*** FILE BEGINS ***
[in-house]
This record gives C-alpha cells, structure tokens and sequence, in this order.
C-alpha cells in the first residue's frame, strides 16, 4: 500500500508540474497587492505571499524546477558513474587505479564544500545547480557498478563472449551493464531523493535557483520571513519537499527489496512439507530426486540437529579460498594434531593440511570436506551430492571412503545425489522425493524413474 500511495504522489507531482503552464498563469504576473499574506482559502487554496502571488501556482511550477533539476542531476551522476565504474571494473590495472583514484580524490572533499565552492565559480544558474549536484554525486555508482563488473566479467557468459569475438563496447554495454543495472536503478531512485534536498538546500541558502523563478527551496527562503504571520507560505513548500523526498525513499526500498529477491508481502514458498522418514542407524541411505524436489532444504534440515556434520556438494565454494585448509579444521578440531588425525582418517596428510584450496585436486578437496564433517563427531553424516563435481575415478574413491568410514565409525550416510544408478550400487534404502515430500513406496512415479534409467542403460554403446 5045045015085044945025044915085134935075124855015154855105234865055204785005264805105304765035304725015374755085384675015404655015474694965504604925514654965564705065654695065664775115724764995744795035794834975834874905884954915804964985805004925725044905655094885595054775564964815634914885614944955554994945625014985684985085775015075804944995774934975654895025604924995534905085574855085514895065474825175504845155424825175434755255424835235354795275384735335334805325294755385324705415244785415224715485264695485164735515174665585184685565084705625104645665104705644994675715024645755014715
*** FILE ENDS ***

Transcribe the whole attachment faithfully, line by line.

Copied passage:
[in-house]
This record gives C-alpha cells, structure tokens and sequence, in this order.
C-alpha cells in the first residue's frame, strides 16, 4: 500500500508540474497587492505571499524546477558513474587505479564544500545547480557498478563472449551493464531523493535557483520571513519537499527489496512439507530426486540437529579460498594434531593440511570436506551430492571412503545425489522425493524413474 500511495504522489507531482503552464498563469504576473499574506482559502487554496502571488501556482511550477533539476542531476551522476565504474571494473590495472583514484580524490572533499565552492565559480544558474549536484554525486555508482563488473566479467557468459569475438563496447554495454543495472536503478531512485534536498538546500541558502523563478527551496527562503504571520507560505513548500523526498525513499526500498529477491508481502514458498522418514542407524541411505524436489532444504534440515556434520556438494565454494585448509579444521578440531588425525582418517596428510584450496585436486578437496564433517563427531553424516563435481575415478574413491568410514565409525550416510544408478550400487534404502515430500513406496512415479534409467542403460554403446 5045045015085044945025044915085134935075124855015154855105234865055204785005264805105304765035304725015374755085384675015404655015474694965504604925514654965564705065654695065664775115724764995744795035794834975834874905884954915804964985805004925725044905655094885595054775564964815634914885614944955554994945625014985684985085775015075804944995774934975654895025604924995534905085574855085514895065474825175504845155424825175434755255424835235354795275384735335334805325294755385324705415244785415224715485264695485164735515174665585184685565084705625104645665104705644994675715024645755014715